#Opinion

The Duty Of Dupatta: Conditioning Behind Society’s Need To Cover Up Women’s Bodies

Kolkata Professor Sacked
Recently there has been a war on social media over a piece of news that pretty much shook us all and made us question all the seemingly progressive lectures we get to hear from people. The incident has been pretty infamous and has been covered extensively by news channels- both local and national. It involves an English professor of an esteemed Kolkata college who had to resign after her pictures on her private social media account were used to file a complaint against her by a student’s father.

Scores of people have come out in support of her via Facebook posts and forwards and the College has faced immense backlash over the issue. I was not really surprised, to be honest. Although people were recognising the true fault and news channels extending help to present it to a larger reach, not one article spoke about why the father had the need to file the complaint. What exactly was it that made him believe that he had the right to moral police this professor that he probably never even has seen in real life?

Kolkata Professor Sacked: Why is society conditioned to cover up women’s bodies

Among all these reports going into the details of the case and the unofficial ‘trial’ that the professor had at her college, what my heart really wanted to read was the ‘why’ behind the father’s action.

The ‘why’ lies in our social conditioning. It lies in the fact that we, as a society, were socialised to perceive the woman’s body as something which is separate from the woman. We speak of the woman as a mother, a daughter, a sister and hide her body away in our delusional minds clouded with misogyny and hypocrisy. The woman-body has always belonged to big burly men, little hunched men and the various flag bearers of patriarchy who censor and edit the bits and parts they like and dislike. We have never provided women with the autonomy and agency of her very own being. We have grown up with a bias against their bodies. We have victim-blamed for every assault occurrence around us and covered their bodies with the shroud of failure of providing bodily liberty.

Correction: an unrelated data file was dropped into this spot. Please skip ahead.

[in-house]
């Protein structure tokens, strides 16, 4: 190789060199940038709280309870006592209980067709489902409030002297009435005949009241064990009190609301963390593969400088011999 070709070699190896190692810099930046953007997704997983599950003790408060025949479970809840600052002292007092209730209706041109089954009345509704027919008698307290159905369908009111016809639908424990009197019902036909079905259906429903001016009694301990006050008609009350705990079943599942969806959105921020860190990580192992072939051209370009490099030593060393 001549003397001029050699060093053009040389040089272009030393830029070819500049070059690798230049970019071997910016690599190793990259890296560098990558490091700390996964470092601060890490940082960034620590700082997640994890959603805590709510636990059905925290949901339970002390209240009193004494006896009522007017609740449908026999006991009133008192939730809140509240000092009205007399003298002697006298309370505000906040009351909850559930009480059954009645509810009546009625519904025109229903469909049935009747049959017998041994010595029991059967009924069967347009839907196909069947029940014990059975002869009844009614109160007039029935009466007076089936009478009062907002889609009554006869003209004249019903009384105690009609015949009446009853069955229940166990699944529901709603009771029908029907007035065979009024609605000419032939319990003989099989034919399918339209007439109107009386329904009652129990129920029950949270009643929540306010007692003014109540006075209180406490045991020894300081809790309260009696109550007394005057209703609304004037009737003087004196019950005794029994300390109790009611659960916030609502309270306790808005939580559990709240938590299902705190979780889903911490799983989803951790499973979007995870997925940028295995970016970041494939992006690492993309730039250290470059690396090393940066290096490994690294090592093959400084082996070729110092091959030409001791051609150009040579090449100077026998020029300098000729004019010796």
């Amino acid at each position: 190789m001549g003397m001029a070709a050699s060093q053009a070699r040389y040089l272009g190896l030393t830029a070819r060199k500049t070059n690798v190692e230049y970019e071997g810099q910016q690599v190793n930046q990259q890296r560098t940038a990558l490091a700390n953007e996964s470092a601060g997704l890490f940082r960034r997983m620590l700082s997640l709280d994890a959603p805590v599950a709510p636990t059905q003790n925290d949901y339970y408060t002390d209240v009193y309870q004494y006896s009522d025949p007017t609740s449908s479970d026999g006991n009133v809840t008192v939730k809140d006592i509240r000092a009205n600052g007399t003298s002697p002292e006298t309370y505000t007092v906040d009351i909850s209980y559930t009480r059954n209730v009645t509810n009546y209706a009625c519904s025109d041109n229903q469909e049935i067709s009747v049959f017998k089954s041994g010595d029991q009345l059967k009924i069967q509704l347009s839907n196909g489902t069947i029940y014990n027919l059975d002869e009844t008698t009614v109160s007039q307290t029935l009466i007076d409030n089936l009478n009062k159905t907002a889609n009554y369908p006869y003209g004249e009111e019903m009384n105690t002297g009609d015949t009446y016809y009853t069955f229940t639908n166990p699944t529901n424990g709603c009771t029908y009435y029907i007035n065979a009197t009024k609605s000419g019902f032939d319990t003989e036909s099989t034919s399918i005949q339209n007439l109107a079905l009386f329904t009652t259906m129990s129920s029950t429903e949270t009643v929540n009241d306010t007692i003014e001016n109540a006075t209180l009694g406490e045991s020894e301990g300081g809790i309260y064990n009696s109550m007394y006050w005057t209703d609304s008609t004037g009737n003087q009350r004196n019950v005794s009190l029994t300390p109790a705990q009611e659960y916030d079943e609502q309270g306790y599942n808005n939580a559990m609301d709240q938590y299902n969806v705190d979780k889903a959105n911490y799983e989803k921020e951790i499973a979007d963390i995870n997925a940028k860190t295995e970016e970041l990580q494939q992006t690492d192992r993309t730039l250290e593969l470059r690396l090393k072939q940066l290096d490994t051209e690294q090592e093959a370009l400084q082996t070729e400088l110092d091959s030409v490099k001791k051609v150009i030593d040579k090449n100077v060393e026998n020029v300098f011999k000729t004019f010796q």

Bodies of women have been battlegrounds for society. Battlegrounds with the questions of decency, purity and respect on one side and independence and authority on the other.

We belong to a region where the practice of covering up bodies with blouses was not heard of. Our ancestors would wear only a saree in the tropical heat. We can say that the blouse was a gift of the Britishers. The notions of indecency were linked to partly bare bodies by our colonisers. Today, covering up from one’s head to toe has become the epitome of being considered a part of civil society. Does it ever bother you that we have placed our honour and social prestige on the bodies of women?

The professor who was pressured to resign was thoroughly slut shamed before she was compelled to remove herself from the institution. Why do we justify men with #notallmen as soon as he is alleged to be a sexual predator? Why does he remain a part and parcel of prestigious universities even after years of allegations and a woman has to resign because she decided to upload a picture? How gaping does our double standards have to be before we finally realise the patterns?

For everyone who says that we do not need feminism today, that feminism is about proving that women are superior- this is a plea to open their eyes and look around and really say, from their hearts, that there is really no inequality and bias that plagues us and the world we live in. How long do we resort to victim blaming to justify our ingrained problematic traits? How long before we stop believing in the dupatta as a saviour of a woman’s dignity? How long before we finally realise that our bodies belong to us and no one else’s?

Views expressed by author are their own.


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